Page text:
Corfu sentence example

corfu
  • The lake of Butrinto (Buthrotum) is near the sea-coast opposite Corfu.

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  • Already, in the negotiations with England during the summer of 1806, the emperor had shown his sense of the extreme importance of gaining possession of that island, which indeed caused the breakdown of the peace proposals then being considered; and now he ordered French squadrons into the Mediterranean in order to secure Corfu and Sicily.

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  • The Greek constitution admits no religious disabilities, but anti-Semitic riots in Corfu and Zante in 1891 caused much distress and emigration.

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  • A Russo-Turkish fleet wrested Corfu from the French; and the Neapolitan Bourbons, emboldened by the news of the battle of the Nile, began hostilities with France which preluded the war of the Second Coalition.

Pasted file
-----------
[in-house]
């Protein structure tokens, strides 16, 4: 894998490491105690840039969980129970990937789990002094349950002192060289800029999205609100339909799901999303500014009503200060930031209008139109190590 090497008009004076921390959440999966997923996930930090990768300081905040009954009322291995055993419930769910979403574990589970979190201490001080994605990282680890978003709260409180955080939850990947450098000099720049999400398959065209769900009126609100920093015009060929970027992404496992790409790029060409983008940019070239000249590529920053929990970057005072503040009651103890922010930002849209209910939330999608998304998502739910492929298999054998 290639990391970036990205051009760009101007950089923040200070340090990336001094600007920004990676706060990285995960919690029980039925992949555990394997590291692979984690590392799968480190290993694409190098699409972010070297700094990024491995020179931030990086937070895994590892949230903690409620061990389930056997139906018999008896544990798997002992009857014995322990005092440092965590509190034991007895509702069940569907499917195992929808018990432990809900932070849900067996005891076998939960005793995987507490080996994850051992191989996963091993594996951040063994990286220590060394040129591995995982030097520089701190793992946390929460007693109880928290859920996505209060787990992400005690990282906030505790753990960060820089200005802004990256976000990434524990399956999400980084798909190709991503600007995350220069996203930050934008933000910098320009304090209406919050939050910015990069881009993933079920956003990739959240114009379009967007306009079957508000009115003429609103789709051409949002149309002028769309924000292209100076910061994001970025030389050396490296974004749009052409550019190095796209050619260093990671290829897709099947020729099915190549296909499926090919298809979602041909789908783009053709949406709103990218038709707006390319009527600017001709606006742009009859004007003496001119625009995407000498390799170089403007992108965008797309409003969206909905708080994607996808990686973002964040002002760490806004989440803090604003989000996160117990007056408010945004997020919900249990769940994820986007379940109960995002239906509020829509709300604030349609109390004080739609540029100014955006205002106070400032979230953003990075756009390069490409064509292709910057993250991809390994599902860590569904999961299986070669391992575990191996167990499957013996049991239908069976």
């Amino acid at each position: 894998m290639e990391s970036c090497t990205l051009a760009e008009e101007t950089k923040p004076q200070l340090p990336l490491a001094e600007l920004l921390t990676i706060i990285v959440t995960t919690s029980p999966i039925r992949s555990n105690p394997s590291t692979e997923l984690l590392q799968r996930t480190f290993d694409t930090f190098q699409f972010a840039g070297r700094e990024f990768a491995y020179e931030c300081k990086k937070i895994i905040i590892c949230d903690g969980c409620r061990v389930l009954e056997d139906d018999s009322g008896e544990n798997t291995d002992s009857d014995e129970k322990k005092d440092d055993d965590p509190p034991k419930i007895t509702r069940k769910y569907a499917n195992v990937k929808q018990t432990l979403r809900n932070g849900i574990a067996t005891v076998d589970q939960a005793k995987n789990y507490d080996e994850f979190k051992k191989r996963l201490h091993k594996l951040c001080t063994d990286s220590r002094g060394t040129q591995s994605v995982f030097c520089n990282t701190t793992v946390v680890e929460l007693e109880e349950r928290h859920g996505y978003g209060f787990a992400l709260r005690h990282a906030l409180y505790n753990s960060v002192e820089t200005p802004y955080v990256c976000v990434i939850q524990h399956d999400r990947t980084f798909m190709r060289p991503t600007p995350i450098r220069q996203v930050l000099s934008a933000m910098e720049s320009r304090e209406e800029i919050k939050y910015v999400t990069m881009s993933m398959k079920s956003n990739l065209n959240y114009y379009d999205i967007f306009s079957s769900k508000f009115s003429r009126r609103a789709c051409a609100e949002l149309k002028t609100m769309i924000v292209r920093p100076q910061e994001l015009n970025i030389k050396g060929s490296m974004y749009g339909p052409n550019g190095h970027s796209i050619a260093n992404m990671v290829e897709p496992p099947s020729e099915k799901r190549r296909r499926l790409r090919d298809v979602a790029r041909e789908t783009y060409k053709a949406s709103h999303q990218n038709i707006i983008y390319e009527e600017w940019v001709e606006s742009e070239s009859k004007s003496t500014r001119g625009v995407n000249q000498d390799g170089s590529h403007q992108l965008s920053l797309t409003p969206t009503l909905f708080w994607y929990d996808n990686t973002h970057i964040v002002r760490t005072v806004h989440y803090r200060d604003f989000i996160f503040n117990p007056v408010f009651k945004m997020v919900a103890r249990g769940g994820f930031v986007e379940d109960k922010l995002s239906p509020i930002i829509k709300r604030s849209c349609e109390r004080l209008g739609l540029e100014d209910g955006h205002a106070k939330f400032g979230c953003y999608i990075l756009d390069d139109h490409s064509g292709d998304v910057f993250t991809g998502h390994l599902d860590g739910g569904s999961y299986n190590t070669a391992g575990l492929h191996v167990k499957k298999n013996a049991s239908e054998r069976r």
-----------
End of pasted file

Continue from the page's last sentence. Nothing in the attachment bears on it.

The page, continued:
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  • Two submarine cables start from Otranto, one for Valona, the other for Corfu.

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  • After the downfall of the Peloponnesian princes (1460) Phrantza retired to the monastery of Tarchaniotes in Corfu.

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  • Corfu was besieged, but unsuccessfully.

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  • Turkey's action, and the preparations being made for the siege of Corfu, now brought about the intervention of Austria.

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  • War was declared against Austria (1716); the fleet sailed for Corfu and the army crossed the Save from Belgrade to Semlin.

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  • In Aegina the AiywaZa appeared in 1831, edited by Mustoxidis; and at Corfu, in Greek, Italian and English, the 'AvOoXoyia (1834).